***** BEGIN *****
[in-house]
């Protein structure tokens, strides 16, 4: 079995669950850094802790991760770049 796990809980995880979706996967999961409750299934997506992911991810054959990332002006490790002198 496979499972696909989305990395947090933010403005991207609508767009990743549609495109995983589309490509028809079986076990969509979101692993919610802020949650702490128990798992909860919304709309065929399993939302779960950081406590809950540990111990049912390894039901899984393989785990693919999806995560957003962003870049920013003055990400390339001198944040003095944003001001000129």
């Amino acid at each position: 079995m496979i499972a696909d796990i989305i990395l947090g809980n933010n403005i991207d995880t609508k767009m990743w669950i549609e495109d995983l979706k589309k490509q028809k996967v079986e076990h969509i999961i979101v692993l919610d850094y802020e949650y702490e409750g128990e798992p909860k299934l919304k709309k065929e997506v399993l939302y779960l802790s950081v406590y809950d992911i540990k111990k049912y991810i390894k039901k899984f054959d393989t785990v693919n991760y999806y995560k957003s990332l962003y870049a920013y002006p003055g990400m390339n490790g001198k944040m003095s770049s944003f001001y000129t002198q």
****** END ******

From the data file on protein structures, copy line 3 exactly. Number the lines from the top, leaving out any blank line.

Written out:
């Amino acid at each position: 079995m496979i499972a696909d796990i989305i990395l947090g809980n933010n403005i991207d995880t609508k767009m990743w669950i549609e495109d995983l979706k589309k490509q028809k996967v079986e076990h969509i999961i979101v692993l919610d850094y802020e949650y702490e409750g128990e798992p909860k299934l919304k709309k065929e997506v399993l939302y779960l802790s950081v406590y809950d992911i540990k111990k049912y991810i390894k039901k899984f054959d393989t785990v693919n991760y999806y995560k957003s990332l962003y870049a920013y002006p003055g990400m390339n490790g001198k944040m003095s770049s944003f001001y000129t002198q």